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Most businesses will not be worried by well-targeted anti-avoidance rule, says IoD

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The Institute of Directors has welcomed Graham Aaronson’s report on a possible general anti-avoidance rule (GAAR) and noted that the report recommends a well-targeted, moderate rule that ‘should only bite on tax planning that is clearly abusive’.

Aaronson recommends anti-abuse rule to deter ‘egregious’ tax avoidance

‘As such, most businesses will not be worried by it,’ the IoD said. The boundary between abusive and non-abusive planning would remain hazy, however.

‘It must not be so hazy that people are wary of undertaking the legitimate tax planning that is needed to allow decent post-tax returns to be made in the UK. If that happened, international capital would be scared away.’

Richard Baron, Head of Taxation at the IoD, said: ‘This is a very measured and sensible report on a possible GAAR. The government should certainly use it as the basis for a formal consultation.

'But we must test the idea thoroughly before it gets anywhere near being put into law. If we get evidence that it would generate uncertainty, that problem will have to be fixed.’

Campaigners' reaction

Richard Murphy, Director of Tax Research LLP and campaigner against tax avoidance, said Aaronson’s report was ‘a very big step forward for tax justice’. The proposed rule would mean that ‘no one is now obliged, even in their wilder moments, to mention these egregious schemes any more: they can simply say they are sure they will fail, and as such can recommend clients to ignore them’.

TUC General Secretary Brendan Barber said a GAAR would make it ‘far harder for the super-rich to hide behind tax loop-holes’. Abuse of the tax system was ‘widespread’ amongst major companies and wealthy individuals, he said. ‘At a time of austerity when ordinary people are so hard-pressed financially, it's morally wrong for ministers to tolerate corporate tax avoidance on such a grand scale.’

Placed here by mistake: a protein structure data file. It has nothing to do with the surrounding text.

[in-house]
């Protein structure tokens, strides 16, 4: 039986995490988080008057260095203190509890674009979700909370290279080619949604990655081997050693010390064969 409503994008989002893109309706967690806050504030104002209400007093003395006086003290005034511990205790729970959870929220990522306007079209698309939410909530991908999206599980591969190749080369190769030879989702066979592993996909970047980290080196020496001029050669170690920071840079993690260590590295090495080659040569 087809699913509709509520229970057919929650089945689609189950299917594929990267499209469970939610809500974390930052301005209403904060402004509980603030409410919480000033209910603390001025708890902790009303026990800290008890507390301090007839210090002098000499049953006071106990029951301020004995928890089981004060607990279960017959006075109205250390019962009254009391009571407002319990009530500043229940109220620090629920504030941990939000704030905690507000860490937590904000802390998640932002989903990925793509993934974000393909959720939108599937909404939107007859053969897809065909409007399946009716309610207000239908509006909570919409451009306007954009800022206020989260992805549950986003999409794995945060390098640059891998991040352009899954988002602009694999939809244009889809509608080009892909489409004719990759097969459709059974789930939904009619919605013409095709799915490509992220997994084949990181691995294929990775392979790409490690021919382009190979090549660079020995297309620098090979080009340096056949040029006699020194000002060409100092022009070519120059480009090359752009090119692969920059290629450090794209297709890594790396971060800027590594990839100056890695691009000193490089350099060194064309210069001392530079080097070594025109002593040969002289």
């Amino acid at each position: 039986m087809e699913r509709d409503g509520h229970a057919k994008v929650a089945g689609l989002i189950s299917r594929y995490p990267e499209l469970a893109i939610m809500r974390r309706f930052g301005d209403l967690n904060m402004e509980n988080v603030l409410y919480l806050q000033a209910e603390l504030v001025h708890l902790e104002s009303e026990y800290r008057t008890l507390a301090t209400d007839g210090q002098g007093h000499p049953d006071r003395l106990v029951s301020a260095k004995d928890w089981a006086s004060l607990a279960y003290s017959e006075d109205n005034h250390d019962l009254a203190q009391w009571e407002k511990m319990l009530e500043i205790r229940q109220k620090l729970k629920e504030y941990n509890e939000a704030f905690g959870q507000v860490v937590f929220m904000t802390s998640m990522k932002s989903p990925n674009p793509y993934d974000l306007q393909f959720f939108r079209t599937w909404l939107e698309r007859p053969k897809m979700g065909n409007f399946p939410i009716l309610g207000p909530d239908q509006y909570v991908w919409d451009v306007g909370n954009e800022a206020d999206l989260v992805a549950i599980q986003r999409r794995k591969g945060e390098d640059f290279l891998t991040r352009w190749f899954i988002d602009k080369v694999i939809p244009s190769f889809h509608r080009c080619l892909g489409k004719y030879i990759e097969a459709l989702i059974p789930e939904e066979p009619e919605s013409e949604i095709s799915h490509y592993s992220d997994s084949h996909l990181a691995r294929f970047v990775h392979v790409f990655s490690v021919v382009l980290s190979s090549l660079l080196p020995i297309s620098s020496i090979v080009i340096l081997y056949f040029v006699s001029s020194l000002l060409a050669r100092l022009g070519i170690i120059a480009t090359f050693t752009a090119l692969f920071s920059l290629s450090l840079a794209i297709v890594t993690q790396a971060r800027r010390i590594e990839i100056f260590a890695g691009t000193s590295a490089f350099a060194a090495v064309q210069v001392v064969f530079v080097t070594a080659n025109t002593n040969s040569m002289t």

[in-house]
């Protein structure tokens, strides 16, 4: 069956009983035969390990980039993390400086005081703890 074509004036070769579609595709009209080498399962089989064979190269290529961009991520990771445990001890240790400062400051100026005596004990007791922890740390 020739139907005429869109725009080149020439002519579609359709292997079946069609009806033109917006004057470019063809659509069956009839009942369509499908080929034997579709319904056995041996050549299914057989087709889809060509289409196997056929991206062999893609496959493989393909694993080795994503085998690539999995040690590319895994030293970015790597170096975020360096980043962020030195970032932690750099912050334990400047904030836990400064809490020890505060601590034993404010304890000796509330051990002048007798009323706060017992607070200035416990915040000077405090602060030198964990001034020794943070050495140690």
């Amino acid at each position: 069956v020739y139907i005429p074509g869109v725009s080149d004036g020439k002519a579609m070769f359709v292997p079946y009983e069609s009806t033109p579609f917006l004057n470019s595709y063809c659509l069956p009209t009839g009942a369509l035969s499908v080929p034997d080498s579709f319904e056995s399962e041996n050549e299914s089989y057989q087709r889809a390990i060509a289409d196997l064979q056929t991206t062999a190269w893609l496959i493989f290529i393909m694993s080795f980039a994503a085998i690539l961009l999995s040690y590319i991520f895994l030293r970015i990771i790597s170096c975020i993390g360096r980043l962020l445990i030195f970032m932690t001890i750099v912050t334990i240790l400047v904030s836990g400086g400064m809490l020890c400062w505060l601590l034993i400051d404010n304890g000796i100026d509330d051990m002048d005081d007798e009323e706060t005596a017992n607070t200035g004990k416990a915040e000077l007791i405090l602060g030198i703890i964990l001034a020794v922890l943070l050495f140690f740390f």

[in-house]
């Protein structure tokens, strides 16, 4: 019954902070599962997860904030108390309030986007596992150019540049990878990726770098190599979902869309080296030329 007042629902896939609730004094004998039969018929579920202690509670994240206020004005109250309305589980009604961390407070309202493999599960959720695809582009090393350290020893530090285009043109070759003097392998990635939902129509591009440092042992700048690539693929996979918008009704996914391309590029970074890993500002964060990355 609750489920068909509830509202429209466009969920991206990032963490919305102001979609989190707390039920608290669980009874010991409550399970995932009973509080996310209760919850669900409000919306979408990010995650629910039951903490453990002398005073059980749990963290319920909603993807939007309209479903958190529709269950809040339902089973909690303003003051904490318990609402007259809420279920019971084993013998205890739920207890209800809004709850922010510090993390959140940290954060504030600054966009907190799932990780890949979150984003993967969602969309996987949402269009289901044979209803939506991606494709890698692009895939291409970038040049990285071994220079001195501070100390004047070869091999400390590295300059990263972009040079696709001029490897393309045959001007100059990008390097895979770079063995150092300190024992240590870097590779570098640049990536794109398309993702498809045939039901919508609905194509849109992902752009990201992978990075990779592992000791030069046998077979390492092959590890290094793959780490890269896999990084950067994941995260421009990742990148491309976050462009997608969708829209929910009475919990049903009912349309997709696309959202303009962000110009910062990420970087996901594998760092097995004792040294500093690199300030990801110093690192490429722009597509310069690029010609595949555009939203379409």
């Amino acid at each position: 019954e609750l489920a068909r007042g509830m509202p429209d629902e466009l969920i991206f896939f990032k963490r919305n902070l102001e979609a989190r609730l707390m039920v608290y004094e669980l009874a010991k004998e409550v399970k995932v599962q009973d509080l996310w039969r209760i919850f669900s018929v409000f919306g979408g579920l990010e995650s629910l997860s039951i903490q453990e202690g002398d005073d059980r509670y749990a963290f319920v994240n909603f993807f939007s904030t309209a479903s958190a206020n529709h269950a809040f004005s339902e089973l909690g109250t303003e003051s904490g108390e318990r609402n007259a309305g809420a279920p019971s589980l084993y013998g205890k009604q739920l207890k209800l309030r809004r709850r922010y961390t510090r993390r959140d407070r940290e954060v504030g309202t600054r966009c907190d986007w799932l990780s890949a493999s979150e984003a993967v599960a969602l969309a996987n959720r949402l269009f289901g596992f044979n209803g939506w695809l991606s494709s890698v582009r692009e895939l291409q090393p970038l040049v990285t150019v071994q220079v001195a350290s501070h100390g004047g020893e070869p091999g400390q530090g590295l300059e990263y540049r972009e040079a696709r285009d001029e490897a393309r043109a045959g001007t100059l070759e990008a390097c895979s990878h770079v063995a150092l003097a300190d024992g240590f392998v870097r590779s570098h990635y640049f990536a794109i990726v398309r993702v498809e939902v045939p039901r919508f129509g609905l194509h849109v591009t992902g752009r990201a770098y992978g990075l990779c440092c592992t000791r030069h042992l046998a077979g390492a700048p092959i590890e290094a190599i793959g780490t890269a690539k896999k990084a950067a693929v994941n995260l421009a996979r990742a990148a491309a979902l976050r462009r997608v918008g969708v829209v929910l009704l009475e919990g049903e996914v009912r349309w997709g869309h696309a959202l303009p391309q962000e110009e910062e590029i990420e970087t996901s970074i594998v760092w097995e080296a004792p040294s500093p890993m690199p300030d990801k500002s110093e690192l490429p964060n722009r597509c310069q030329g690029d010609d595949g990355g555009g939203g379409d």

‘In a time of forced austerity and cuts the public will no longer tolerate abuse of the tax system by super-rich individuals and corporations, or government inaction on this issue,’ a spokesman for UK Uncut told Tax Journal.


James Bullock, Partner at the law firm McGrigors, said most of his firm’s business clients were in principle opposed to a GAAR.

‘We believe that it has the potential to create considerable uncertainty for business – particularly in relation to the tax efficient structuring of commercial transactions. This is the last thing business needs in these difficult times,’ he said.

‘The concern is that a GAAR could give activists a stick to beat business with. They might argue that any tax planning that has not been expressly cleared is unlawful and unacceptable ... Contrary to what activist groups seem to believe, tax is complex and businesses are entitled to arrange their tax affairs efficiently. They certainly do not have a duty to ensure that they pay as much tax as possible.’

However, the firm recognised the ‘considerable’ pressure for an anti-abuse mechanism of some kind. ‘If we have to have one the proposals of the working group do provide safeguards sufficient to enable us to give the proposals a cautious welcome,’ Bullock added.

Mary Monfries, regulation and policy tax partner at PwC, said it was crucial that a period of consultation be used to ‘road-test’ the proposals to ‘ensure that there is no negative impact on the UK's growth agenda and specifically the UK remaining a competitive place to do business and create jobs’.

Jonathan Hornby, Senior Director with tax advisers Alvarez & Marsal Taxand UK, observed that many of the biggest multinationals ‘build tax planning around commercial change’ and, therefore, should not be affected by a GAAR.

‘The real fear is that those companies whose tax planning may be assessed more subjectively will be put off by the uncertainty,’ he said. ‘They will simply shift their profits out of the UK to achieve the same savings. This could cost the UK billions in lost investment and will hit UK jobs at a time when unemployment is at its highest level for 17 years.’

Work to be done